Opening Doors To IELTS


The International English Language Testing System, or IELTS/ˈaɪ.ɛlts/, is an international standardized test of English language proficiency for non-native English language speakers. It is jointly managed by Cambridge English Language Assessment, the British Council and IDP Education Pvt Ltd, and was established in 1989. IELTS is one of the two major English-language tests in the world, the other being the TOEFL.

There are two versions of the IELTS: the Academic Version and the General Training Version:

The Academic Version is intended for those who want to enroll in universities and other institutions of higher education and for professionals such as medical doctors and nurses who want to study or practice in an English-speaking country.

The General Training Version is intended for those planning to undertake non-academic training or to gain work experience, or for immigration purposes.

IELTS is accepted by most Australian, British, Canadian, Irish, New Zealand and South African academic institutions, over 3,000 academic institutions in the United States, and various professional organizations across the world. It is also a requirement for immigration to Australia and New Zealand. In Canada, IELTS, TEF, or CELPIP are accepted by the immigration authority.

No minimum score is required to pass the test. An IELTS result or Test Report Form is issued to all candidates with a score from “band 1″ (“non-user”) to “band 9″ (“expert user”) and each institution sets a different threshold. There is also a “band 0″ score for those who did not attempt the test. Institutions are advised not to consider a report older than two years to be valid, unless the user proves that he has worked to maintain his level.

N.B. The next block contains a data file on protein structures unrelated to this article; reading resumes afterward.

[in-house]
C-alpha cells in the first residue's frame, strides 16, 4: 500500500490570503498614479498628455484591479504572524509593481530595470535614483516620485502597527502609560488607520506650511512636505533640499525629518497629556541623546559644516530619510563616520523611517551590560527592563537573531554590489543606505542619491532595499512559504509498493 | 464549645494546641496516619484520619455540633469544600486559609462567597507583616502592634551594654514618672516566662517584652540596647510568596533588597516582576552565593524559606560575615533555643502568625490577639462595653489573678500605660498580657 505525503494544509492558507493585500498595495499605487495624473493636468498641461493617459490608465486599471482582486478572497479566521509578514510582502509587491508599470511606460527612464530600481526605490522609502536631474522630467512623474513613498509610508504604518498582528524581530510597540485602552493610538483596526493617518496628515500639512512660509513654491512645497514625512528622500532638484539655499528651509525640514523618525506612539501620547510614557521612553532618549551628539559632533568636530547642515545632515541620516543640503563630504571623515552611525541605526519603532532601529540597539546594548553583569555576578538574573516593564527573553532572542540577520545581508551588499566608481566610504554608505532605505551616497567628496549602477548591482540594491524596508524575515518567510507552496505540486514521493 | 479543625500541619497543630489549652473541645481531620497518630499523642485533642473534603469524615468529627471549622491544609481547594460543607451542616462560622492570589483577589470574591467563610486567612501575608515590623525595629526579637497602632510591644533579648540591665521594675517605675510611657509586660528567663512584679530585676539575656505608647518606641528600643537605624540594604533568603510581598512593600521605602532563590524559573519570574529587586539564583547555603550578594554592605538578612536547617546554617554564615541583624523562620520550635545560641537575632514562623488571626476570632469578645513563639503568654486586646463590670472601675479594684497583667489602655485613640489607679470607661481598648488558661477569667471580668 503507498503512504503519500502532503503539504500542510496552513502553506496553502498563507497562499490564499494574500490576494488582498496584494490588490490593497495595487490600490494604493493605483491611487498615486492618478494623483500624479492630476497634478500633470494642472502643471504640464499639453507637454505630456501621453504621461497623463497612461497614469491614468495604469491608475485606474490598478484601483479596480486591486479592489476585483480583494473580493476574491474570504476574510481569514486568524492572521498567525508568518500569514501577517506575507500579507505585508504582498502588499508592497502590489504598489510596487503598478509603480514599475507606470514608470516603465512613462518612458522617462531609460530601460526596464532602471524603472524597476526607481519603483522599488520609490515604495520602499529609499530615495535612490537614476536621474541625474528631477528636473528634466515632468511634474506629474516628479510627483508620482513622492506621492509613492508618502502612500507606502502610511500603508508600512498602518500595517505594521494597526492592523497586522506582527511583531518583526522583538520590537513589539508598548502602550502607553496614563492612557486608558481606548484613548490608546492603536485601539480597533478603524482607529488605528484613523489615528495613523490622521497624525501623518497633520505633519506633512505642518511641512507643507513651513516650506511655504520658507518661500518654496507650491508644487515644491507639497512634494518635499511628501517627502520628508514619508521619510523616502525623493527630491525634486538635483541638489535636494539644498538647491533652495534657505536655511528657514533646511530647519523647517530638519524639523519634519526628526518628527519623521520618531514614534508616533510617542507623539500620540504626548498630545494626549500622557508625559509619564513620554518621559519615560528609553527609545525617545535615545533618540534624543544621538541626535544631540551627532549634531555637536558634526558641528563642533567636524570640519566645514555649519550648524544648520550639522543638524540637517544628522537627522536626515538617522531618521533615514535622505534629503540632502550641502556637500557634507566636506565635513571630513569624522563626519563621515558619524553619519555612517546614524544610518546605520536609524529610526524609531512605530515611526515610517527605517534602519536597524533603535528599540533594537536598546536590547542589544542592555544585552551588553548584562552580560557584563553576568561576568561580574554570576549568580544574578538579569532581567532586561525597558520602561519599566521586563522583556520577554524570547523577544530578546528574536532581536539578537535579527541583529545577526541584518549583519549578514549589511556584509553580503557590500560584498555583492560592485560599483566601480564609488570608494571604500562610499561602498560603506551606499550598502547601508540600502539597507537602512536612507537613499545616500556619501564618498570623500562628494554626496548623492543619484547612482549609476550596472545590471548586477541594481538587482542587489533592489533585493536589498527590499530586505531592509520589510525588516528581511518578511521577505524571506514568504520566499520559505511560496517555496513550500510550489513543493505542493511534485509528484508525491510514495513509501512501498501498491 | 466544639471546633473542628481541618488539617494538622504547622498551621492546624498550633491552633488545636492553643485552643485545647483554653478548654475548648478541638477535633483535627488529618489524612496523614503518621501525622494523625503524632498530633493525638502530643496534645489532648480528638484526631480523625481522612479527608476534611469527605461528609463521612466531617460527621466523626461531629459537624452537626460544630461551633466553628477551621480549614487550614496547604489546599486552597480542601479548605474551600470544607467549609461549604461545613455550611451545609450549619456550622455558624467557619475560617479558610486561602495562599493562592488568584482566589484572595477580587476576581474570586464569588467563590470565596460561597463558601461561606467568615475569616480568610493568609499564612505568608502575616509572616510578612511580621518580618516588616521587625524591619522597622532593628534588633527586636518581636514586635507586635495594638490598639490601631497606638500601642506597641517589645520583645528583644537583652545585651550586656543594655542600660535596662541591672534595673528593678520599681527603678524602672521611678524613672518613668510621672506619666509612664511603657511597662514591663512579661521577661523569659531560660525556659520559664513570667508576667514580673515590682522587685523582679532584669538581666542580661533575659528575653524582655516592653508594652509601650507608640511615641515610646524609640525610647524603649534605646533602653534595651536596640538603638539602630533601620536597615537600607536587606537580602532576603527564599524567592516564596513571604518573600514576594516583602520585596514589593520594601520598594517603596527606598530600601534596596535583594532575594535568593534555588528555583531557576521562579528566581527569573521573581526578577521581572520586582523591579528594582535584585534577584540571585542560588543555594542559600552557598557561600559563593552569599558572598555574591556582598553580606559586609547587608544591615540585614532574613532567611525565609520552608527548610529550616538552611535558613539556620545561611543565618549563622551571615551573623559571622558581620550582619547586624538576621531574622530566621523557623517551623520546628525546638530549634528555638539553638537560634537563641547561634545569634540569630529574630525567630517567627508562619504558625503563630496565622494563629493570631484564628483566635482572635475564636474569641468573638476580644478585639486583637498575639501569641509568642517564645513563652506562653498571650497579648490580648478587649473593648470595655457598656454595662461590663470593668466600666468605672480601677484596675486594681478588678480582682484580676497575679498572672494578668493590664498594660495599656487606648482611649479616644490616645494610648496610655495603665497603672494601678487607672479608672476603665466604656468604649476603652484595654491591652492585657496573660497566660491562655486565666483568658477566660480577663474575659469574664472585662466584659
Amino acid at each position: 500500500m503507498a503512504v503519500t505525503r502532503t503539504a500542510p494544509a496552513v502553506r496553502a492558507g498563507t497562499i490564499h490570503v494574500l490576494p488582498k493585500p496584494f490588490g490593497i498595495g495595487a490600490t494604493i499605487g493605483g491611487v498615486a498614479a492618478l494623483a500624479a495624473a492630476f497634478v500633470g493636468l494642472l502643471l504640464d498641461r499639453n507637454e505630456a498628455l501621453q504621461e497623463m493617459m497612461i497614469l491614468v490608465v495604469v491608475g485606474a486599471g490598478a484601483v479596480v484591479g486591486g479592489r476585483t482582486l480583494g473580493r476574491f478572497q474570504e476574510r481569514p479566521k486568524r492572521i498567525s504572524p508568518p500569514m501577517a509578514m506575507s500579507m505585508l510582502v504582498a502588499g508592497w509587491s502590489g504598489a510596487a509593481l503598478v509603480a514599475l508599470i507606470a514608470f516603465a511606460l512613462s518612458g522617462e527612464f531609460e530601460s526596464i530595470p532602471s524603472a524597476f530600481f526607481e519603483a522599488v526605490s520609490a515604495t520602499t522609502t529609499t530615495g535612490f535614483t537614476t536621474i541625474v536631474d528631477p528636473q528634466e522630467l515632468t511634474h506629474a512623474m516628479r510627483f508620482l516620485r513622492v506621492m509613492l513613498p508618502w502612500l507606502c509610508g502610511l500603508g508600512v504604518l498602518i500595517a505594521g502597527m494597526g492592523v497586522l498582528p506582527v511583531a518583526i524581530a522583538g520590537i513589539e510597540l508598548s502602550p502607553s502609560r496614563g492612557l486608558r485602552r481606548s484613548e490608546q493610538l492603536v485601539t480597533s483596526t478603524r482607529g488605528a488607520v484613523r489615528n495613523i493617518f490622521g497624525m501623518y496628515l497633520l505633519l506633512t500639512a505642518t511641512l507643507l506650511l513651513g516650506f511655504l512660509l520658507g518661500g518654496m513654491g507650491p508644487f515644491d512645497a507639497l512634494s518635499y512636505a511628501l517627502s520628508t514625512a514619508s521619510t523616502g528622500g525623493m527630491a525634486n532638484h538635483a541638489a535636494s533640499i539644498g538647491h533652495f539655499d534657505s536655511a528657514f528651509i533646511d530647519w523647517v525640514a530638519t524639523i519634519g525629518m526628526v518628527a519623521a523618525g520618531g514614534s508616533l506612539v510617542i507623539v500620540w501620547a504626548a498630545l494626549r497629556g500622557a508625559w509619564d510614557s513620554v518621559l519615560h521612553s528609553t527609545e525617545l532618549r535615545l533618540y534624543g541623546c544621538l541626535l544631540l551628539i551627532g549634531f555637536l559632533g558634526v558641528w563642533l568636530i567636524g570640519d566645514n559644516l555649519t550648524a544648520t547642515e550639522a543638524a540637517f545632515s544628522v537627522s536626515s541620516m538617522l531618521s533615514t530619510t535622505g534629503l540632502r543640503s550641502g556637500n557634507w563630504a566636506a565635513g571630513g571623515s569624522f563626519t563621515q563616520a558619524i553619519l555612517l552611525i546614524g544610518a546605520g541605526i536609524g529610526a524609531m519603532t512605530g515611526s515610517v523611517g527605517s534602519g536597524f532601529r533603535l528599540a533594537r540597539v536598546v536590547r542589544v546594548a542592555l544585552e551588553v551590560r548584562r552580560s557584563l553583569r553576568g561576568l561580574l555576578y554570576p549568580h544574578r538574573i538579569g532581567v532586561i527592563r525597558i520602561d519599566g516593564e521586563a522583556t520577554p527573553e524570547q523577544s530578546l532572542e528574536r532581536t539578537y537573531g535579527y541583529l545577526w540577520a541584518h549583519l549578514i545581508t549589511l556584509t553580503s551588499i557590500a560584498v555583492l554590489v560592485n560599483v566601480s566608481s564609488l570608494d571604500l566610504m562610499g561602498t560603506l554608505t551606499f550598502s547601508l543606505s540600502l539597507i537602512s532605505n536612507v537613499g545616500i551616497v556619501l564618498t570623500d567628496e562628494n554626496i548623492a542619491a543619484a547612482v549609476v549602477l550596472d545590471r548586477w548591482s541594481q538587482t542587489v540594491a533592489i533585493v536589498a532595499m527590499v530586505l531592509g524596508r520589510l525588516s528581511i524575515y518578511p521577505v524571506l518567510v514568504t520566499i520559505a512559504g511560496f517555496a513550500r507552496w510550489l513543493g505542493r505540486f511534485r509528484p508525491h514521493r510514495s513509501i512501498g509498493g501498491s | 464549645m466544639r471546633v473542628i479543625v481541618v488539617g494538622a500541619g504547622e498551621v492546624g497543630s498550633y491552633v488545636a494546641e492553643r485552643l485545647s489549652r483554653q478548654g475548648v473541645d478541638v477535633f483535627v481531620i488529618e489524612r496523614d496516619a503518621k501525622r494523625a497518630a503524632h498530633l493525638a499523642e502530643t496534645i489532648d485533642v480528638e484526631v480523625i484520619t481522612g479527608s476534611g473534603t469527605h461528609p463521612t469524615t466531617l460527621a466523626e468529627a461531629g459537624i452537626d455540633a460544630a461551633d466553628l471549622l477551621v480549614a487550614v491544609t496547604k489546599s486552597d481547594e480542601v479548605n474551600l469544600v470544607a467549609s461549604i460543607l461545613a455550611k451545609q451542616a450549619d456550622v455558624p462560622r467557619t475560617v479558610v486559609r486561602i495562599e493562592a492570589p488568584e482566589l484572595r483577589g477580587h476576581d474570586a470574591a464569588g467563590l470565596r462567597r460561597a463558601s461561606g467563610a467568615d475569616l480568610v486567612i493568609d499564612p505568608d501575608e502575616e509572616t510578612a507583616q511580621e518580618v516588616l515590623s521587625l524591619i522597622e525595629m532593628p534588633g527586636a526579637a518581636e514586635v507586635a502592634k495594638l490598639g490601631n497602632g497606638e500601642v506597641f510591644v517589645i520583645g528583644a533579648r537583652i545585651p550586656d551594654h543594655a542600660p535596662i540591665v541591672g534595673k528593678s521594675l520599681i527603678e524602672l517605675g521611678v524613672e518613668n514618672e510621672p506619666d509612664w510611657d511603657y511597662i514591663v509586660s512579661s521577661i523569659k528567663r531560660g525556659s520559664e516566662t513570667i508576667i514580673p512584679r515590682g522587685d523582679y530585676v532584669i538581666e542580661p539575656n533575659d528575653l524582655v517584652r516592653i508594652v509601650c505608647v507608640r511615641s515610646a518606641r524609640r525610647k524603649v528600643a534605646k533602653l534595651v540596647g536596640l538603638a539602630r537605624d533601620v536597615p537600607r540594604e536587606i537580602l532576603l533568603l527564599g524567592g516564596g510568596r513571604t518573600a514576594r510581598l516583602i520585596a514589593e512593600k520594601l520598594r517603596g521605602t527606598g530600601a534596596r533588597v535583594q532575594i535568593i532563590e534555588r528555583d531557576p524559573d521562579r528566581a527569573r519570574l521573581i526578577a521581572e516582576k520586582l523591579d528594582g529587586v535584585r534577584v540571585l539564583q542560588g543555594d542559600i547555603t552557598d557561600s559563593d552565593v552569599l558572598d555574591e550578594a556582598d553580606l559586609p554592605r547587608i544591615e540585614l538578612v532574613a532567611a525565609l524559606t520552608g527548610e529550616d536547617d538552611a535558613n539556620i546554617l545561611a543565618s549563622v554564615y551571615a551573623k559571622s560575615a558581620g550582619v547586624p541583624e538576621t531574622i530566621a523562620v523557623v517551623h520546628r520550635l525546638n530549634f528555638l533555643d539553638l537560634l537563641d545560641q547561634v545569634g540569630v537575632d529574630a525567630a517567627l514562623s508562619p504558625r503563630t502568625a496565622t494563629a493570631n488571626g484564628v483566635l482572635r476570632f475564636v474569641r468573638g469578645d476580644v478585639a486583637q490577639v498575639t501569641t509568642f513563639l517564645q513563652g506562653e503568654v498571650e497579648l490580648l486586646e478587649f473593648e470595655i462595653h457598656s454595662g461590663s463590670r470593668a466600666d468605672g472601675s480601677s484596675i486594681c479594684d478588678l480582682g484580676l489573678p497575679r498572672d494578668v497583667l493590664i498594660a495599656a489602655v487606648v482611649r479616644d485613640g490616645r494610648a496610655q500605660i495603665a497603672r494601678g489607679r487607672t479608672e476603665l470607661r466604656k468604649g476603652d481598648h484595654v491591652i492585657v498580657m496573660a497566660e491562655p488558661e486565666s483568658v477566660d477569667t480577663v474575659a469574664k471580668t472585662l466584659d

In 2007, IELTS tested over a million candidates in a single 12-month period for the first time ever, making it the world’s most popular English language test for higher education and immigration. In theory tests performed on native English speakers must show 9.0 results in 100%. This result however was never achieved.

In 2009, 1.4 million candidates took the IELTS test in over 130 countries, in 2011 there were 1.7 million candidates whereas in 2012, 2 million candidates were tested.



Exercise Two


The Questions were arranged using Bloom taxonomy, simple to complex thinking process, so, they have been arranged based on degree of difficulty, easy to difficult

  1. Multiple Choice Question
  2. True and false exercise
  3. Matching exercise
  4. Cloze exercise
  5. Crossword puzzle
  6. Jumble up questions
  • Jumble up 1
  • Jumble up 2
  • Jumble up 3
  • Jumble up 4
  • Jumble up 5